The publication states that no agreement was reached not to have the complainant’s name appear in the article and no agreement was reached not to publish any photographs of the complainant.
He said that after the article was first published online, the complainant put the reporter on speakerphone during a call, and the complainant claimed she never spoke to the reporter or agreed to any quotes despite their ongoing dialogue.
The publication also said that she only posts photographs that are publicly available online through her public Facebook profile and from images on her real estate agency’s website.
The publication said it had edited some aspects of the online article to address some of the complainant’s concerns.
The relevant Council Standards of Practice require that publications take reasonable steps to avoid infringing on an individual’s reasonable expectation of privacy, unless it is sufficiently in the public interest ( General Principle 5) and to avoid causing or contributing materially to distress or harm or substantial risk to health or safety, unless it is sufficiently in the public interest (General Principle 6).
They also require publications to avoid publishing material that has been gathered by deceptive or unfair means, unless it is sufficiently in the public interest (General Principle 7).
The Council notes that there are significant differences between the complainant’s views and the publication as to what was said regarding “confidentiality” and whether the complainant’s comments were “recorded”.
The Board also notes that due to the lack of information to conclusively determine what was said, the Board is unable to make any findings on this aspect of the complaint. However, it is undisputed that the journalist clearly identified herself as a reporter for the Daily Telegraph; said she was investigating the reported assault; and that conversations did take place between the complainant and the journalist.
The Council also notes that at the time of publication, the complainant’s personal information, including her occupation and place of work, was publicly available. While the Council does not accept that all information that is in the public domain necessarily diminishes an individual’s expectation of privacy, in this case it is satisfied that the publication has taken reasonable steps to avoid to infringe on the complainant’s expectation of privacy, noting that the personal information was publicly available and the existence of conversations between the complainant and the journalist.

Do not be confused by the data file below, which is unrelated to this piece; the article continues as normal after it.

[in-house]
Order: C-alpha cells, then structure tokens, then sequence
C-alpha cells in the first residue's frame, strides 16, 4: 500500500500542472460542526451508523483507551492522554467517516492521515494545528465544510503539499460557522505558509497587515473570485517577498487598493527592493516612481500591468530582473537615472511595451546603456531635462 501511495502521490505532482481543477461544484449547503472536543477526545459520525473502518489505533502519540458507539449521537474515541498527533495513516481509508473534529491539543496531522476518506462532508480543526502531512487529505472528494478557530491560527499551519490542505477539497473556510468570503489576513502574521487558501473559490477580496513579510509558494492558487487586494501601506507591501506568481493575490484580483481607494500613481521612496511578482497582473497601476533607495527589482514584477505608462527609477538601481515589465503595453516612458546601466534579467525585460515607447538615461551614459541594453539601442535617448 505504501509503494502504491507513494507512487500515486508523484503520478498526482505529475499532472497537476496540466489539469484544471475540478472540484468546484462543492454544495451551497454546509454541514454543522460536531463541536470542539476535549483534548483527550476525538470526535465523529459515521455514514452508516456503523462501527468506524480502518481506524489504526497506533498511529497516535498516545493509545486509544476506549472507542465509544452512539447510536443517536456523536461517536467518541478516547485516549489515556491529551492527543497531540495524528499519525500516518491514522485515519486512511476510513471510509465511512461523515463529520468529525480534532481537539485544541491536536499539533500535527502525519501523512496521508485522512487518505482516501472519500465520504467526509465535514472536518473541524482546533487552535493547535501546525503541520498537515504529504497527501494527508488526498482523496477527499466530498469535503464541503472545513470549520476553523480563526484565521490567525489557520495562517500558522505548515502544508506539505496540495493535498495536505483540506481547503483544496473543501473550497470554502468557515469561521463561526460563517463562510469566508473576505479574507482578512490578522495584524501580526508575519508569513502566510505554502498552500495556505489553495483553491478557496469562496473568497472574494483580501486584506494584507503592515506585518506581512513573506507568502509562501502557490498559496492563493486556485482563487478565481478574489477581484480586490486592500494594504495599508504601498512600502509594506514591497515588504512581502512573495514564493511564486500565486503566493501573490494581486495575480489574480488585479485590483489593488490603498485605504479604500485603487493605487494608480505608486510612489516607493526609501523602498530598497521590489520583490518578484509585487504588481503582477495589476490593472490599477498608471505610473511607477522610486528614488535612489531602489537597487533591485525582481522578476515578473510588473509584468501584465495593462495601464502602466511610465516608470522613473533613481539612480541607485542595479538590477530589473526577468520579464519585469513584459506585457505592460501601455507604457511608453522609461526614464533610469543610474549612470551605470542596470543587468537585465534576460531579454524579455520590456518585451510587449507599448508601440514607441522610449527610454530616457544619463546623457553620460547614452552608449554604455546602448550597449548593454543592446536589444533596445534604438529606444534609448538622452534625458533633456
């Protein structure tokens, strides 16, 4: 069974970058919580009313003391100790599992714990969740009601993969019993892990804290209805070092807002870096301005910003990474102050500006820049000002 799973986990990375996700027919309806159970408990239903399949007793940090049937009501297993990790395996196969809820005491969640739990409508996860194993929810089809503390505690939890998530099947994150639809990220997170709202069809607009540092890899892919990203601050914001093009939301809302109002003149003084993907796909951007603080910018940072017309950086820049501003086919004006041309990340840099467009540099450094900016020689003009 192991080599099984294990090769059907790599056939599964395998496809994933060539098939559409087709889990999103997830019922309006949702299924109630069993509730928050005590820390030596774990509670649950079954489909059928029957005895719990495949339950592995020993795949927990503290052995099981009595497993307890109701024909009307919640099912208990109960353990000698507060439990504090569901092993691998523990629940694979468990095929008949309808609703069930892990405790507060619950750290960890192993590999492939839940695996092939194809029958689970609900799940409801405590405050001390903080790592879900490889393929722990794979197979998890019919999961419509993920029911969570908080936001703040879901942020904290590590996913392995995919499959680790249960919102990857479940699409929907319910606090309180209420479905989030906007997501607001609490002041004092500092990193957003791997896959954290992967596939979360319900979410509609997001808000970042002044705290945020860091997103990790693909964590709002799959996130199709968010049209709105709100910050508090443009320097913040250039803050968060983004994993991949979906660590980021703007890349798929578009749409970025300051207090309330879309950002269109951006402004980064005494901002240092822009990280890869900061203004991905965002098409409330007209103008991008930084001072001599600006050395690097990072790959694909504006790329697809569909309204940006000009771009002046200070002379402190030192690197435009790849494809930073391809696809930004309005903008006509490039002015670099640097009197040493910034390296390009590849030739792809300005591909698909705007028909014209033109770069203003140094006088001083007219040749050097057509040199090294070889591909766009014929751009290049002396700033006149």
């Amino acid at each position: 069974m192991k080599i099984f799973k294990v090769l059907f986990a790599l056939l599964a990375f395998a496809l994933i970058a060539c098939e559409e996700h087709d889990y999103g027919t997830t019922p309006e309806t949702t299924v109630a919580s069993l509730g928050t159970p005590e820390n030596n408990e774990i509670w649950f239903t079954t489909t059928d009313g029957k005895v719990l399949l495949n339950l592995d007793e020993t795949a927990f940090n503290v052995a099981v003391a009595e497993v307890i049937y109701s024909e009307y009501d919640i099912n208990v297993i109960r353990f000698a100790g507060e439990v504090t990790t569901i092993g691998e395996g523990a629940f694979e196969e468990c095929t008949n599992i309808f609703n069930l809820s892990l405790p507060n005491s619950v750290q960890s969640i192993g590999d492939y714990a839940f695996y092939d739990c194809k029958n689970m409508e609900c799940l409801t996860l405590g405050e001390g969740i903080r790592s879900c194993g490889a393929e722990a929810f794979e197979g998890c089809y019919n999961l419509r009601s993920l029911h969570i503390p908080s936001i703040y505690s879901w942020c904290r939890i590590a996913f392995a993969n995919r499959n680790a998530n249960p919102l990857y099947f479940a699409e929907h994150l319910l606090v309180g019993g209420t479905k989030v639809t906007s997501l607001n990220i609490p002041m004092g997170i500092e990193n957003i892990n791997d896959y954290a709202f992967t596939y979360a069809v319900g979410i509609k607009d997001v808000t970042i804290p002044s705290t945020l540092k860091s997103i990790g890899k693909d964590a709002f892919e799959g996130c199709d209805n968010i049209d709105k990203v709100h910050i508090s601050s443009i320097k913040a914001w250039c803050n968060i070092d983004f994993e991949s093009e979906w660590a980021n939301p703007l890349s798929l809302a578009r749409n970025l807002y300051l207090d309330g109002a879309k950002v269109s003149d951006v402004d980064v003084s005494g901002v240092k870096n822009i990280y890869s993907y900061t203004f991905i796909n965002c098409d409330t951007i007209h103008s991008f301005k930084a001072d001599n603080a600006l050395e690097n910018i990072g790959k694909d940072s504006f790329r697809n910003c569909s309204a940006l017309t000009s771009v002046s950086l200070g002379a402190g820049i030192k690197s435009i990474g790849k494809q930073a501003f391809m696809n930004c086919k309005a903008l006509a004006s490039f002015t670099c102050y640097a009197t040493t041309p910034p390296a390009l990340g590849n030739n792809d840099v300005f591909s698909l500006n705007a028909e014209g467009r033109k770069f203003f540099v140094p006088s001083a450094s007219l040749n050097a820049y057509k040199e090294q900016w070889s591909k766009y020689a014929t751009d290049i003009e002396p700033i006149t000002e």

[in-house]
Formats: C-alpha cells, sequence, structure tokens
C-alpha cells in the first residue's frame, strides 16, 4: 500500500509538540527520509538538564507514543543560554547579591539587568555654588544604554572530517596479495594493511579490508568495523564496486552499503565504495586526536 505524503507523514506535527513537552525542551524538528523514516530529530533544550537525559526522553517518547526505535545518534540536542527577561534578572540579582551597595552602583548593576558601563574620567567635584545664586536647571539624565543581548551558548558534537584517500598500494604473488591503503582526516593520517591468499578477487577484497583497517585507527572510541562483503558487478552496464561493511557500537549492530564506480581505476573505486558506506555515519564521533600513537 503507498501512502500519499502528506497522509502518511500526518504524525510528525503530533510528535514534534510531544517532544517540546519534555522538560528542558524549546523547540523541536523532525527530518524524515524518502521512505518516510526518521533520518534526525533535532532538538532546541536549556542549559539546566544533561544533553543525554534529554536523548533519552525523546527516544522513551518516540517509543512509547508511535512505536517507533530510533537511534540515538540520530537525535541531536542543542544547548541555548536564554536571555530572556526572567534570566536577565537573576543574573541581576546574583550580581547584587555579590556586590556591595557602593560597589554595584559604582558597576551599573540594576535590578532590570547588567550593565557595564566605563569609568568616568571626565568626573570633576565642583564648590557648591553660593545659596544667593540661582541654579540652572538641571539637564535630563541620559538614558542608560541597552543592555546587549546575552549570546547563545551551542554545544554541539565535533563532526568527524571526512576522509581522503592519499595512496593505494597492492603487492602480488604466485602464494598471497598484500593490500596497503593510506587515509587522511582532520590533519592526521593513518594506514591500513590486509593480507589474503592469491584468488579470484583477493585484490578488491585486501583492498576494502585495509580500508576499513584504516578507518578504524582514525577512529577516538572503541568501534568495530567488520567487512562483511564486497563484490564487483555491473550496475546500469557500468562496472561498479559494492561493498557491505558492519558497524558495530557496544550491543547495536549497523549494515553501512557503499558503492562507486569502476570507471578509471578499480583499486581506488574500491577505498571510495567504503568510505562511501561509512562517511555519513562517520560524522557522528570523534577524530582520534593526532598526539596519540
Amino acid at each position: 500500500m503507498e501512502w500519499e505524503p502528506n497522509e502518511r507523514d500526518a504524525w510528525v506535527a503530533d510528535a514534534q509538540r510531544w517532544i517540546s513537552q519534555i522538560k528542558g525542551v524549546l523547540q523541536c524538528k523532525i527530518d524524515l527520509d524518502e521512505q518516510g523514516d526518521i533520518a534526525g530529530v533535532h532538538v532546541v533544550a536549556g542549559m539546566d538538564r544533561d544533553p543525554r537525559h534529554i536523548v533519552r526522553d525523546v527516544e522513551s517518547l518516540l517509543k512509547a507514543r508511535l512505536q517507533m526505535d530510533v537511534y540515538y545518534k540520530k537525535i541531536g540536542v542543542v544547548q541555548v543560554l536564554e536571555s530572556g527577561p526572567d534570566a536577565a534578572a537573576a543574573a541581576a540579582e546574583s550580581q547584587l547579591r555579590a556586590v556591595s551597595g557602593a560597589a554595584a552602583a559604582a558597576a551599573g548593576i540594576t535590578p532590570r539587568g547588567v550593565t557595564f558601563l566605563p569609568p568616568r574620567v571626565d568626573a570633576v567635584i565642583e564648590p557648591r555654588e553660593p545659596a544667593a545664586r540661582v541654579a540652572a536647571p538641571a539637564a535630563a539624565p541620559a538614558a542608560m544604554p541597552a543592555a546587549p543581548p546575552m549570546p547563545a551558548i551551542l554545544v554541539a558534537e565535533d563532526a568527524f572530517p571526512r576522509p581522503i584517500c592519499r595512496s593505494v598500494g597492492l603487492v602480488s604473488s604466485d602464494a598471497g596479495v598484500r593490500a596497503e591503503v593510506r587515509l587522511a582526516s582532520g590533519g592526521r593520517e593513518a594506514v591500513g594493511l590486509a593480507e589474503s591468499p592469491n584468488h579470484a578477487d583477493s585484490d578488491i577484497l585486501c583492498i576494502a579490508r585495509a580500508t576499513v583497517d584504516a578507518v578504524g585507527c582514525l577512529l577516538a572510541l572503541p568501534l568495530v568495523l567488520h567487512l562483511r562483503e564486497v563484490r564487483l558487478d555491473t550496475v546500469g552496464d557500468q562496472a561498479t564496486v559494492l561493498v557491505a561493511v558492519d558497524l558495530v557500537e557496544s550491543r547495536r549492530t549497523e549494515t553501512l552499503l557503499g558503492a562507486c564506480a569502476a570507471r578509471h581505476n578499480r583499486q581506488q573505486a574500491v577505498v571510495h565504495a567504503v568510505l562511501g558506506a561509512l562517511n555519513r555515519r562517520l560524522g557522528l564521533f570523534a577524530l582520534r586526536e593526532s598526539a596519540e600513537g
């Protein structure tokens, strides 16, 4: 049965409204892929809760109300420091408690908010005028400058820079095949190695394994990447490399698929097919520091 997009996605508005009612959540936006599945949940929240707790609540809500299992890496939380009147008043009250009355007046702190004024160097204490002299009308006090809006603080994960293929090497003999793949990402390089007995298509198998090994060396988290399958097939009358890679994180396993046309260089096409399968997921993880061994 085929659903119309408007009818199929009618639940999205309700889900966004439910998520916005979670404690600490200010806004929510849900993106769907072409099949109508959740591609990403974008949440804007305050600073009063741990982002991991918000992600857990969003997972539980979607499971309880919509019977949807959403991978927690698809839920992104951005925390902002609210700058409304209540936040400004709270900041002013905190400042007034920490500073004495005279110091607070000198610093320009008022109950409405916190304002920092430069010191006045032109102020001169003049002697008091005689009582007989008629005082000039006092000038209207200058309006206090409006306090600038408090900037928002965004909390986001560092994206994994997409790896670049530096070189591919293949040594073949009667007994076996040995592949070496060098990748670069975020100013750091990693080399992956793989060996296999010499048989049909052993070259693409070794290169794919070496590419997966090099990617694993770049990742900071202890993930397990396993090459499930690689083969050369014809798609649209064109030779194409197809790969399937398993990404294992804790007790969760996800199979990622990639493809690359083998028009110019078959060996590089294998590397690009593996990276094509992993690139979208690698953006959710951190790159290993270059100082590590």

Accordingly, the Board finds no violation of General Principle 5.
With respect to General Principle 6, counsel notes that the complainant was in no way connected to the alleged assault. Accordingly, the Council considers that the article was likely to cause and did cause significant distress to the complainant.
Although there was an undoubted public interest in reporting the assault allegations, there was no public interest in including large, prominent photographs of the complainant, particularly on the front page of the print edition. when the complainant had made it clear to the publication that she did not wish to be photographed for the story.
Accordingly, the Board finds a breach of General Principle 6.
As to General Principle 7, given that the complainant knew she was speaking to a journalist, the Council finds that the published material was not gathered by deceptive or unfair means.
Accordingly, the Board finds no violation of General Principle 7.
However, the Council reminds journalists that it is good practice to clearly identify when a conversation goes from “off the record” to “on the record”.
To read the full arbitration on the Board’s website, click here.